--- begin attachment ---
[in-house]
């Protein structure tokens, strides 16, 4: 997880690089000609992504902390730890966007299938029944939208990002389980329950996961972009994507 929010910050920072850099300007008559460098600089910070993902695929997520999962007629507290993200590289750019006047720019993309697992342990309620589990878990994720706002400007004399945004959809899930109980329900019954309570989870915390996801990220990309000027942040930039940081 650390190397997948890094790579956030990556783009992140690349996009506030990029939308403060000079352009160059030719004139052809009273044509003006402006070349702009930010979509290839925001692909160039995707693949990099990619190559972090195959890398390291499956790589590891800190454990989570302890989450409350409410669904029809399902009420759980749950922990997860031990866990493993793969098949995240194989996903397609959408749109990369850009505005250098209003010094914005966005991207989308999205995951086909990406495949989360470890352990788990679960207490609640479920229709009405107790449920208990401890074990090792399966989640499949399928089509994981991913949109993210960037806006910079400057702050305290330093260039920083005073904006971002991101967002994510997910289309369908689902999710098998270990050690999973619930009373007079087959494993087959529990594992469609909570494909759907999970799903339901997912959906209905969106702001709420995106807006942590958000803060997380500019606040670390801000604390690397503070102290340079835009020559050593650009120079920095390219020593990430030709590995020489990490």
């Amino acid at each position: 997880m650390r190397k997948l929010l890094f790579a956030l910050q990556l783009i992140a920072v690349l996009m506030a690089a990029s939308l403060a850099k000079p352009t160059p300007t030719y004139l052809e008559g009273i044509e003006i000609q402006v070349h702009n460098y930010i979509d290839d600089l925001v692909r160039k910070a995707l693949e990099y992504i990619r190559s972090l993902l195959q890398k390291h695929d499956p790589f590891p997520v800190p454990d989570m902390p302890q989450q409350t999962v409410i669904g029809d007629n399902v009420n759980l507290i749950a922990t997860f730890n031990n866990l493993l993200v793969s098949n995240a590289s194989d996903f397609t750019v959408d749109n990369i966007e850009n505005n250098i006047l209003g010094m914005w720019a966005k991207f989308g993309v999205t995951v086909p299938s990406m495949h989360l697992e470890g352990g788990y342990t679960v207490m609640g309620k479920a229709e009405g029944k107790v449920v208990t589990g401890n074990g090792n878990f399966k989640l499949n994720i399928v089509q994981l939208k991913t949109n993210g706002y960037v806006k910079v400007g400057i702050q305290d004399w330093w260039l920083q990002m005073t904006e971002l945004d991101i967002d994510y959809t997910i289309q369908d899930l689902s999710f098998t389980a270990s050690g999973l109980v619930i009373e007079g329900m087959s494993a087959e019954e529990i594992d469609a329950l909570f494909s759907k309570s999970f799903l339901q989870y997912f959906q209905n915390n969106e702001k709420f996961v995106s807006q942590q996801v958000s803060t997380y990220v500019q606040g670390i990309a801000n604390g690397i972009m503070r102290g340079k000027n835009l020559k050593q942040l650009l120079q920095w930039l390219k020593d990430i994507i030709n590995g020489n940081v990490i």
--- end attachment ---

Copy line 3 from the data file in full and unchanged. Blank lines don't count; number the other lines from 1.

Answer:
């Amino acid at each position: 997880m650390r190397k997948l929010l890094f790579a956030l910050q990556l783009i992140a920072v690349l996009m506030a690089a990029s939308l403060a850099k000079p352009t160059p300007t030719y004139l052809e008559g009273i044509e003006i000609q402006v070349h702009n460098y930010i979509d290839d600089l925001v692909r160039k910070a995707l693949e990099y992504i990619r190559s972090l993902l195959q890398k390291h695929d499956p790589f590891p997520v800190p454990d989570m902390p302890q989450q409350t999962v409410i669904g029809d007629n399902v009420n759980l507290i749950a922990t997860f730890n031990n866990l493993l993200v793969s098949n995240a590289s194989d996903f397609t750019v959408d749109n990369i966007e850009n505005n250098i006047l209003g010094m914005w720019a966005k991207f989308g993309v999205t995951v086909p299938s990406m495949h989360l697992e470890g352990g788990y342990t679960v207490m609640g309620k479920a229709e009405g029944k107790v449920v208990t589990g401890n074990g090792n878990f399966k989640l499949n994720i399928v089509q994981l939208k991913t949109n993210g706002y960037v806006k910079v400007g400057i702050q305290d004399w330093w260039l920083q990002m005073t904006e971002l945004d991101i967002d994510y959809t997910i289309q369908d899930l689902s999710f098998t389980a270990s050690g999973l109980v619930i009373e007079g329900m087959s494993a087959e019954e529990i594992d469609a329950l909570f494909s759907k309570s999970f799903l339901q989870y997912f959906q209905n915390n969106e702001k709420f996961v995106s807006q942590q996801v958000s803060t997380y990220v500019q606040g670390i990309a801000n604390g690397i972009m503070r102290g340079k000027n835009l020559k050593q942040l650009l120079q920095w930039l390219k020593d990430i994507i030709n590995g020489n940081v990490i």